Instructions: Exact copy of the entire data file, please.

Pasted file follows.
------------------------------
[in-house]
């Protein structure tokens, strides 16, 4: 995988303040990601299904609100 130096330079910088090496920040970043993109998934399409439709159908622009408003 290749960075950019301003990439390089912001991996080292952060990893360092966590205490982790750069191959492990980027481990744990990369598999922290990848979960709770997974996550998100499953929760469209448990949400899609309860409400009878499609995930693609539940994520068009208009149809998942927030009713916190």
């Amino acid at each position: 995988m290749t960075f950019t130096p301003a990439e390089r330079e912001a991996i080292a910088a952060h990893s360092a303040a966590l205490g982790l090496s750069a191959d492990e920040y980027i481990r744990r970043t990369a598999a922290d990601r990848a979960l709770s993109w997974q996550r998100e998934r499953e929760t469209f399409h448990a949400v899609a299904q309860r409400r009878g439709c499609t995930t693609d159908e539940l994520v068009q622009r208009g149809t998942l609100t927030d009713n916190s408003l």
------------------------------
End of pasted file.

[in-house]
């Protein structure tokens, strides 16, 4: 995988303040990601299904609100 130096330079910088090496920040970043993109998934399409439709159908622009408003 290749960075950019301003990439390089912001991996080292952060990893360092966590205490982790750069191959492990980027481990744990990369598999922290990848979960709770997974996550998100499953929760469209448990949400899609309860409400009878499609995930693609539940994520068009208009149809998942927030009713916190």
């Amino acid at each position: 995988m290749t960075f950019t130096p301003a990439e390089r330079e912001a991996i080292a910088a952060h990893s360092a303040a966590l205490g982790l090496s750069a191959d492990e920040y980027i481990r744990r970043t990369a598999a922290d990601r990848a979960l709770s993109w997974q996550r998100e998934r499953e929760t469209f399409h448990a949400v899609a299904q309860r409400r009878g439709c499609t995930t693609d159908e539940l994520v068009q622009r208009g149809t998942l609100t927030d009713n916190s408003l």